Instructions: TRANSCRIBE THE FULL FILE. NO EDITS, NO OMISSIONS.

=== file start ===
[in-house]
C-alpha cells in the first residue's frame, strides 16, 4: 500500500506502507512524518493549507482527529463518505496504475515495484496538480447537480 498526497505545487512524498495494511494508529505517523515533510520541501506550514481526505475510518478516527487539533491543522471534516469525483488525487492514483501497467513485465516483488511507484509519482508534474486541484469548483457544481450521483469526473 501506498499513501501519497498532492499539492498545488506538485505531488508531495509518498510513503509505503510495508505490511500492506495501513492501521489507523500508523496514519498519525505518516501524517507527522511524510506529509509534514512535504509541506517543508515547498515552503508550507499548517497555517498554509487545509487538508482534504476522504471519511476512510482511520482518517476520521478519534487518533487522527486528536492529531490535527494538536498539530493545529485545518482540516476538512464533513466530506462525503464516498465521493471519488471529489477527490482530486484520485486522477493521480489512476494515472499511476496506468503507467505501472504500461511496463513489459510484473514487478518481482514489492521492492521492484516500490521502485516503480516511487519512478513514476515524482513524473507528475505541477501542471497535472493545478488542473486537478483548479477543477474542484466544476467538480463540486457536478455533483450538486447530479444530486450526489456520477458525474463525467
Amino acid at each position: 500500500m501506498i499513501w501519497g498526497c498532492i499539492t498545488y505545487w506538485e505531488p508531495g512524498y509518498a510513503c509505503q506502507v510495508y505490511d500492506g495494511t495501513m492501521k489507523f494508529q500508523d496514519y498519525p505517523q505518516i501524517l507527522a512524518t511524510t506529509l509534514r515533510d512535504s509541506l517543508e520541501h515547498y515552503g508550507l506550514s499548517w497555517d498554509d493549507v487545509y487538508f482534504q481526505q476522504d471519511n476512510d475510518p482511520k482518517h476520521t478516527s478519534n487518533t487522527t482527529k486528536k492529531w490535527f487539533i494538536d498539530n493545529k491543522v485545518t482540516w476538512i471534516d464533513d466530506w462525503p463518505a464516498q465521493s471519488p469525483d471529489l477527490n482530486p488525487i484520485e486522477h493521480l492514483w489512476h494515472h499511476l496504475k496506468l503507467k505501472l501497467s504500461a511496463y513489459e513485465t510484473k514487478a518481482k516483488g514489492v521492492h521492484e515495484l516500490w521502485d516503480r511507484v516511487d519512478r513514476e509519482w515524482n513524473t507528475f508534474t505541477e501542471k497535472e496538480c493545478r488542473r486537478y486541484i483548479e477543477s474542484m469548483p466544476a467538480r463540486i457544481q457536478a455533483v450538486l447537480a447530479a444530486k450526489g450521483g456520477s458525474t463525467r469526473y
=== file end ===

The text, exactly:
[in-house]
C-alpha cells in the first residue's frame, strides 16, 4: 500500500506502507512524518493549507482527529463518505496504475515495484496538480447537480 498526497505545487512524498495494511494508529505517523515533510520541501506550514481526505475510518478516527487539533491543522471534516469525483488525487492514483501497467513485465516483488511507484509519482508534474486541484469548483457544481450521483469526473 501506498499513501501519497498532492499539492498545488506538485505531488508531495509518498510513503509505503510495508505490511500492506495501513492501521489507523500508523496514519498519525505518516501524517507527522511524510506529509509534514512535504509541506517543508515547498515552503508550507499548517497555517498554509487545509487538508482534504476522504471519511476512510482511520482518517476520521478519534487518533487522527486528536492529531490535527494538536498539530493545529485545518482540516476538512464533513466530506462525503464516498465521493471519488471529489477527490482530486484520485486522477493521480489512476494515472499511476496506468503507467505501472504500461511496463513489459510484473514487478518481482514489492521492492521492484516500490521502485516503480516511487519512478513514476515524482513524473507528475505541477501542471497535472493545478488542473486537478483548479477543477474542484466544476467538480463540486457536478455533483450538486447530479444530486450526489456520477458525474463525467
Amino acid at each position: 500500500m501506498i499513501w501519497g498526497c498532492i499539492t498545488y505545487w506538485e505531488p508531495g512524498y509518498a510513503c509505503q506502507v510495508y505490511d500492506g495494511t495501513m492501521k489507523f494508529q500508523d496514519y498519525p505517523q505518516i501524517l507527522a512524518t511524510t506529509l509534514r515533510d512535504s509541506l517543508e520541501h515547498y515552503g508550507l506550514s499548517w497555517d498554509d493549507v487545509y487538508f482534504q481526505q476522504d471519511n476512510d475510518p482511520k482518517h476520521t478516527s478519534n487518533t487522527t482527529k486528536k492529531w490535527f487539533i494538536d498539530n493545529k491543522v485545518t482540516w476538512i471534516d464533513d466530506w462525503p463518505a464516498q465521493s471519488p469525483d471529489l477527490n482530486p488525487i484520485e486522477h493521480l492514483w489512476h494515472h499511476l496504475k496506468l503507467k505501472l501497467s504500461a511496463y513489459e513485465t510484473k514487478a518481482k516483488g514489492v521492492h521492484e515495484l516500490w521502485d516503480r511507484v516511487d519512478r513514476e509519482w515524482n513524473t507528475f508534474t505541477e501542471k497535472e496538480c493545478r488542473r486537478y486541484i483548479e477543477s474542484m469548483p466544476a467538480r463540486i457544481q457536478a455533483v450538486l447537480a447530479a444530486k450526489g450521483g456520477s458525474t463525467r469526473y